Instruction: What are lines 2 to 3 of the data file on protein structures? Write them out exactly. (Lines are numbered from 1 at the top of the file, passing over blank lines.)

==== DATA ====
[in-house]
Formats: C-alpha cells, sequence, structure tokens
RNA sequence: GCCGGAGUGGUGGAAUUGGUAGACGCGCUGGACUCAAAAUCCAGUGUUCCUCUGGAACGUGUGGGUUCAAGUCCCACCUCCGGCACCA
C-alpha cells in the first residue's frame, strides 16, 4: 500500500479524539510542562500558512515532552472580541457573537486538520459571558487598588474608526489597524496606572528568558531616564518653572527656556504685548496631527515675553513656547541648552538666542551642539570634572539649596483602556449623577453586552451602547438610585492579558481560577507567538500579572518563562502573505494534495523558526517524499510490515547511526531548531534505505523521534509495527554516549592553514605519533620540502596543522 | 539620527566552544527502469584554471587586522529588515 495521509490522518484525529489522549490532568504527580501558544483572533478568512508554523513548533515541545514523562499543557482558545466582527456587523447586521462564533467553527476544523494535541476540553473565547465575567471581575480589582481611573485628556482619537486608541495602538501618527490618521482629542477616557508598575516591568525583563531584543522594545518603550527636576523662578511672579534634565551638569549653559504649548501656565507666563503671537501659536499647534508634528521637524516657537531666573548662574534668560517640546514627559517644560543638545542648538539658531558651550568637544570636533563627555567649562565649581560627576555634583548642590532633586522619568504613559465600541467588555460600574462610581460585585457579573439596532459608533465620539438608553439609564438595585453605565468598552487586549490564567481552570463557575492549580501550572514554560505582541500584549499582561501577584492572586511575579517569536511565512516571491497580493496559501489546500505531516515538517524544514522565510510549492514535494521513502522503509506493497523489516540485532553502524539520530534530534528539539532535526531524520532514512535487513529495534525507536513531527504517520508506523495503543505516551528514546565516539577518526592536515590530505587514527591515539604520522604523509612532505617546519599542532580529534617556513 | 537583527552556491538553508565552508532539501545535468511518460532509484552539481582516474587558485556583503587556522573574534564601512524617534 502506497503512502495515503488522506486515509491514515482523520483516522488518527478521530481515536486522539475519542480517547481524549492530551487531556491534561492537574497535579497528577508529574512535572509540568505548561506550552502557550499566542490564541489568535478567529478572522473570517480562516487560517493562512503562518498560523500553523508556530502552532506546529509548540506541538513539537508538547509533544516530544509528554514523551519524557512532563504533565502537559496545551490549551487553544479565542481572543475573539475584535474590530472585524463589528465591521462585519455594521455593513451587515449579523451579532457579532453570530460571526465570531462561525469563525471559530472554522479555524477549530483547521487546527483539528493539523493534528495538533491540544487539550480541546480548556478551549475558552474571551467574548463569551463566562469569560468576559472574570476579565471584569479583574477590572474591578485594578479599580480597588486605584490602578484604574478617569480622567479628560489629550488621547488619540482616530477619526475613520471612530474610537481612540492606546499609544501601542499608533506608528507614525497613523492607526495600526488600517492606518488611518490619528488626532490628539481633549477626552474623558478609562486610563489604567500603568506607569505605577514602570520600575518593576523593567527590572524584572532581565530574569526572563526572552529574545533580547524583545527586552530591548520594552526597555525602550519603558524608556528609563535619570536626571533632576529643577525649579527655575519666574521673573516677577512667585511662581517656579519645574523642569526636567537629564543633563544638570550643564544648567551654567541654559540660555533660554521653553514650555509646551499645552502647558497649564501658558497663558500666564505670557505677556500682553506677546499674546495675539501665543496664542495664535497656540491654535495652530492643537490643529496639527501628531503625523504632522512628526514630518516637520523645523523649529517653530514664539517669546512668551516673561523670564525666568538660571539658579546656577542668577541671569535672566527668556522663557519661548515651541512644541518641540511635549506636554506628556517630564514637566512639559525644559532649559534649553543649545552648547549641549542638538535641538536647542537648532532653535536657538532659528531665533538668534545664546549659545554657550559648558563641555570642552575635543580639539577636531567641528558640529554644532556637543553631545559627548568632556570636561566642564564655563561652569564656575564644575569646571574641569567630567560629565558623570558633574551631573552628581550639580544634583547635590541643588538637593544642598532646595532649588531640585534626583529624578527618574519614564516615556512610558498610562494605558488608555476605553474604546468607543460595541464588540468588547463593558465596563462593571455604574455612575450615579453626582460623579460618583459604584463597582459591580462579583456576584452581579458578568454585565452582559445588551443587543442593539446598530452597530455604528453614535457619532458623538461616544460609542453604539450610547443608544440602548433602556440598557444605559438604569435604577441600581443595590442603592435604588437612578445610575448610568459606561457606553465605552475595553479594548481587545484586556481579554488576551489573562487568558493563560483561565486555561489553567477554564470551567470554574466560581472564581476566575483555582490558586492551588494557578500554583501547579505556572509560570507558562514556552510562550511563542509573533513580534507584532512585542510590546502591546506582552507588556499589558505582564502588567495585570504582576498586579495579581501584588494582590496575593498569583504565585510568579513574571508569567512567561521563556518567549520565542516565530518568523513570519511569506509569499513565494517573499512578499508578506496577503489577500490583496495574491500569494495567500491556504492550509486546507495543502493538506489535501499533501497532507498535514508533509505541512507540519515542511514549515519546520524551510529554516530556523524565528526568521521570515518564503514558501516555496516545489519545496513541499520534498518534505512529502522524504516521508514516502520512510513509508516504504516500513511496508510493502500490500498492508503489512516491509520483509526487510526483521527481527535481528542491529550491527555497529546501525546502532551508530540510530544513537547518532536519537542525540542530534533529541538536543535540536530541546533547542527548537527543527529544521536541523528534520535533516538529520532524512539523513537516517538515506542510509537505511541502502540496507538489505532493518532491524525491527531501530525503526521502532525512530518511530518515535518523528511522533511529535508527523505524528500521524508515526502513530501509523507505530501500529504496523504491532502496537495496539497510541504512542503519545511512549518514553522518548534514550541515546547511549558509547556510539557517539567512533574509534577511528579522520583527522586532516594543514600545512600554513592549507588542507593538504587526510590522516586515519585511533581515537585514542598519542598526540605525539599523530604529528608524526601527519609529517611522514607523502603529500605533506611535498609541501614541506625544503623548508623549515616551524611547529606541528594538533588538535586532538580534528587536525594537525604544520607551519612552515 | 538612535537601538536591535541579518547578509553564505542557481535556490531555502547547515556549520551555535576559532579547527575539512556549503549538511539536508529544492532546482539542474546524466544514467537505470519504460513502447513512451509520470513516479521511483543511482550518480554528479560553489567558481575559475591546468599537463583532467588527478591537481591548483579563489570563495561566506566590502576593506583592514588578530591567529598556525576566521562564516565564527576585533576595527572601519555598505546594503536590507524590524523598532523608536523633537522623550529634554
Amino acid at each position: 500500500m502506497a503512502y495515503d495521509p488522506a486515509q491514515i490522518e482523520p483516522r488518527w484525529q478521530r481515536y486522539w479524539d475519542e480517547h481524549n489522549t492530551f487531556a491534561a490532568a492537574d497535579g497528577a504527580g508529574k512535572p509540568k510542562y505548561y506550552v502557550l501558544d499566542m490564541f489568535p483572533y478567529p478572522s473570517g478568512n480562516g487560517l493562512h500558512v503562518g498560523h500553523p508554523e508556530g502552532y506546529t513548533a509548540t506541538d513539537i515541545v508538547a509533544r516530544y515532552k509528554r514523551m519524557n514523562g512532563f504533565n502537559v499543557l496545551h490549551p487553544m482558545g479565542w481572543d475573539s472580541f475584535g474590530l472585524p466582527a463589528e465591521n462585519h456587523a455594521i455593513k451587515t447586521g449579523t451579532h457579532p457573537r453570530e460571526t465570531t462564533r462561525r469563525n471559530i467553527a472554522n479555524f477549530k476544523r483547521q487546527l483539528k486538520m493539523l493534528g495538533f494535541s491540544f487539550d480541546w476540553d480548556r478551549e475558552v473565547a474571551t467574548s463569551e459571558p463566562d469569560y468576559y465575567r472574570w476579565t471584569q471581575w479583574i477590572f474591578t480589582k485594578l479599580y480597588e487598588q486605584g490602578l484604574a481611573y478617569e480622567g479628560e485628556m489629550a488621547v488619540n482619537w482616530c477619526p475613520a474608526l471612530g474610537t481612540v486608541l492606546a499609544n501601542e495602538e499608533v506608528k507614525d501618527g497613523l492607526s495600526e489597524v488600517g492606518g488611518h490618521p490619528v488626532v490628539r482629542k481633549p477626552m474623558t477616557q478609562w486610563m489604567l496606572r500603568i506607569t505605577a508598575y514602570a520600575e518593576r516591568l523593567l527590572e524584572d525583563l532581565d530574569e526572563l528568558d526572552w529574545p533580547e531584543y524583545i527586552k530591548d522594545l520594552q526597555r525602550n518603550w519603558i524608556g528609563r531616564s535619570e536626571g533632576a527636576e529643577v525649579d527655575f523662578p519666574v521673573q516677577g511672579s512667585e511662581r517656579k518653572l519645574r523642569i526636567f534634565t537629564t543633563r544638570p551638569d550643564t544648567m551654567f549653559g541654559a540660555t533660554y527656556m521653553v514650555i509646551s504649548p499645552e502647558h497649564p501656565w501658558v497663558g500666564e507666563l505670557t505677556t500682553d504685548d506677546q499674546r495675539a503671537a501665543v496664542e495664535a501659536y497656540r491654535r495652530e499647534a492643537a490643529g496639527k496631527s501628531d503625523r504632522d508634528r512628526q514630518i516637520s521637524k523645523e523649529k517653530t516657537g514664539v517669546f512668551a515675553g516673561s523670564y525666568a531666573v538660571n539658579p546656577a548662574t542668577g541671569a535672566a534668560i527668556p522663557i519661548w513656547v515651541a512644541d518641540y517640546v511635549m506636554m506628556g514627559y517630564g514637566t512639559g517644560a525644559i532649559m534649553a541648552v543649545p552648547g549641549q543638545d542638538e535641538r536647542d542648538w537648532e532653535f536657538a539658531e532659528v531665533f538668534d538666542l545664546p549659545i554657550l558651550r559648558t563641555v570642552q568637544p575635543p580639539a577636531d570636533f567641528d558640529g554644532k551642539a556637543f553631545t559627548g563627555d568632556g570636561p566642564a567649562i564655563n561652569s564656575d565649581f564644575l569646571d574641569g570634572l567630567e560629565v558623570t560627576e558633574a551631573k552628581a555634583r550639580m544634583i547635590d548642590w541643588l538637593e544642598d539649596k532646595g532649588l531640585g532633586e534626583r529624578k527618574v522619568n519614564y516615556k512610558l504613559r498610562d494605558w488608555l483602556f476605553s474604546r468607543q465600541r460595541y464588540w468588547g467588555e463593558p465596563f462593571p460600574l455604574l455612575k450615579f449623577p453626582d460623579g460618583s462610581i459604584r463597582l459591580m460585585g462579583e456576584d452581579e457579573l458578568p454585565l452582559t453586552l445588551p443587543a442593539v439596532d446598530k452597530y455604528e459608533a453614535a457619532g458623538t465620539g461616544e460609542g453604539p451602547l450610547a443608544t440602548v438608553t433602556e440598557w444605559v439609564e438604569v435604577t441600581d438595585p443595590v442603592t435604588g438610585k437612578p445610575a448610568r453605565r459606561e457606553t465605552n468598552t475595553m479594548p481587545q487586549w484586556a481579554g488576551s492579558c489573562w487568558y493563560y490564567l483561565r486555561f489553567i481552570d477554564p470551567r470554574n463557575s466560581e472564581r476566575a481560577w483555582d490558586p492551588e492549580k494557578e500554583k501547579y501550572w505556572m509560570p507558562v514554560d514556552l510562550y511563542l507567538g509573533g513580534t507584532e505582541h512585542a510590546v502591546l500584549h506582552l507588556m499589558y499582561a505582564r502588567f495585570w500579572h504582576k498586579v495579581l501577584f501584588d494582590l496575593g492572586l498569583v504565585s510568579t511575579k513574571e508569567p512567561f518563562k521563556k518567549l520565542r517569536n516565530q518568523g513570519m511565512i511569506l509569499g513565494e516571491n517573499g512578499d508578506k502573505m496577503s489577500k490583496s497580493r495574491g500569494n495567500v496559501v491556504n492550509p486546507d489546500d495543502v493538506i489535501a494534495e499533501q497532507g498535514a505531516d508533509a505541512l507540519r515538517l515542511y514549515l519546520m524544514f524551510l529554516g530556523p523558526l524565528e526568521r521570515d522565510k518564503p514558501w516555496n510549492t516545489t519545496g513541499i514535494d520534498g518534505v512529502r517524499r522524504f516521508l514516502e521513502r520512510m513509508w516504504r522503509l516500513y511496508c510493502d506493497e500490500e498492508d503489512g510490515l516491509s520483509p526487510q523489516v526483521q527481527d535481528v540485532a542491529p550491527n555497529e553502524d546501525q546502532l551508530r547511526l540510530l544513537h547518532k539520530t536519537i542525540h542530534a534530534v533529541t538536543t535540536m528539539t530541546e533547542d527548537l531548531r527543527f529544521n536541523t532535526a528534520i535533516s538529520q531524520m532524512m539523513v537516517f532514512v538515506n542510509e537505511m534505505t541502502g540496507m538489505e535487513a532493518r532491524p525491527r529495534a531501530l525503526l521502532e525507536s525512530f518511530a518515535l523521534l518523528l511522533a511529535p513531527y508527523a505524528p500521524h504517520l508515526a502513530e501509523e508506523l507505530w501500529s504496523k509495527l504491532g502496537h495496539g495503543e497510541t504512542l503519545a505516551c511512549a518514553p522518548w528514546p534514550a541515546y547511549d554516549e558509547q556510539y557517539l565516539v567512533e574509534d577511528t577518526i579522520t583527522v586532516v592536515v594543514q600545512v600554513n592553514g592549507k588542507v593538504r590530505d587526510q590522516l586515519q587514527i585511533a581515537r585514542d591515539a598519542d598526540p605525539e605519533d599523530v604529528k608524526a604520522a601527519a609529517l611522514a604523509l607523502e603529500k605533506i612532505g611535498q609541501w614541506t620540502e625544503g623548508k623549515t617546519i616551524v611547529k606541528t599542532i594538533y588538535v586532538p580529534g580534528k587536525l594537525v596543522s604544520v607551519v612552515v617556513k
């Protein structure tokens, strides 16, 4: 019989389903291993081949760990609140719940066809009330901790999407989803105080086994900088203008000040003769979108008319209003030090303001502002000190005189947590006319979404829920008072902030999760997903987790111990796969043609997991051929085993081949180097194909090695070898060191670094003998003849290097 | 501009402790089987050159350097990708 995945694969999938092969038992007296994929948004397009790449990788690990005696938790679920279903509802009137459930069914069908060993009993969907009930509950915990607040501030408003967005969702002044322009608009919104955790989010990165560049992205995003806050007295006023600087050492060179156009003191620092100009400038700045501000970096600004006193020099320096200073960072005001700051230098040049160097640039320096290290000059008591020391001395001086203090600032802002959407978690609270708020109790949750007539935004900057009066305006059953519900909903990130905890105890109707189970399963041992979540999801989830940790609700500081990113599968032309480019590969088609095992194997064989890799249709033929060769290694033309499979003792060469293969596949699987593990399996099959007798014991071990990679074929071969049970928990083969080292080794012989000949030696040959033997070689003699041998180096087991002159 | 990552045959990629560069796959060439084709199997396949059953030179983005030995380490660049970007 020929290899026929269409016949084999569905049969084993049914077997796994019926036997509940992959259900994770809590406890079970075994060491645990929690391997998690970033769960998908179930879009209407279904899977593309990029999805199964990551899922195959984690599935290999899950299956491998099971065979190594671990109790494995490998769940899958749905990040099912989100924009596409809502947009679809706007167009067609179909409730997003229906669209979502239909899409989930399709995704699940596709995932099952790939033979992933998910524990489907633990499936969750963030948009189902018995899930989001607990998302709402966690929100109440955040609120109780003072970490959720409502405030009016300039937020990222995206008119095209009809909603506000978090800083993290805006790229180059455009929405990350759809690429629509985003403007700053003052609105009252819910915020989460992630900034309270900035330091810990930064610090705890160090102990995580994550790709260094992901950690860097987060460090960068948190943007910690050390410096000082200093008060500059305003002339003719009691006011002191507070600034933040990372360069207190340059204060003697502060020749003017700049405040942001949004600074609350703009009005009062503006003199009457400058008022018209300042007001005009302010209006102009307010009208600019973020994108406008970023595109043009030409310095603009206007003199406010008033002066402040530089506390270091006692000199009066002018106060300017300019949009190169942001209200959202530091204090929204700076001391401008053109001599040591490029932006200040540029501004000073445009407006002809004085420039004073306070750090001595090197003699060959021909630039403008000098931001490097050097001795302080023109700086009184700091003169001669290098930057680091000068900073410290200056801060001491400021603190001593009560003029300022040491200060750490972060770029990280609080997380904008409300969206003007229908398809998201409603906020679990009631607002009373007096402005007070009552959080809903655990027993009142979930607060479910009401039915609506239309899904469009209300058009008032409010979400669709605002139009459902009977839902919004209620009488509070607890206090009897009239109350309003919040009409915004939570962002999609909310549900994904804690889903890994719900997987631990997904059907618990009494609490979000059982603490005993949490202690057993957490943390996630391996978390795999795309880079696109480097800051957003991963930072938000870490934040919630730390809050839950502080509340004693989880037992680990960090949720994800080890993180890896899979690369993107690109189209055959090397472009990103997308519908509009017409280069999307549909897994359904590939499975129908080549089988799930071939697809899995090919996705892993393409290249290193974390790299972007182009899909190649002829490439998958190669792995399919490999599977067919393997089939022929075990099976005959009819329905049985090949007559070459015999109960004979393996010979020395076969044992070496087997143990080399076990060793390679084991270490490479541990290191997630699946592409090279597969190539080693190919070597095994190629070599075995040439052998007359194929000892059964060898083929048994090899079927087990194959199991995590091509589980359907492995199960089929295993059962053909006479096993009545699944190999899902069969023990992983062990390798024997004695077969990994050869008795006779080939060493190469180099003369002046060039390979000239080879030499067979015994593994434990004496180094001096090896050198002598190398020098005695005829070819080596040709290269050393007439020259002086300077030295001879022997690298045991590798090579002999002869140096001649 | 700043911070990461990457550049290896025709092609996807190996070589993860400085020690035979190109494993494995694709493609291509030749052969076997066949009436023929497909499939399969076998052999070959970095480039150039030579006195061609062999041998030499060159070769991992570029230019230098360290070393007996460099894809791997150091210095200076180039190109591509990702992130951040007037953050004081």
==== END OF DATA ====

Formats: C-alpha cells, sequence, structure tokens
RNA sequence: GCCGGAGUGGUGGAAUUGGUAGACGCGCUGGACUCAAAAUCCAGUGUUCCUCUGGAACGUGUGGGUUCAAGUCCCACCUCCGGCACCA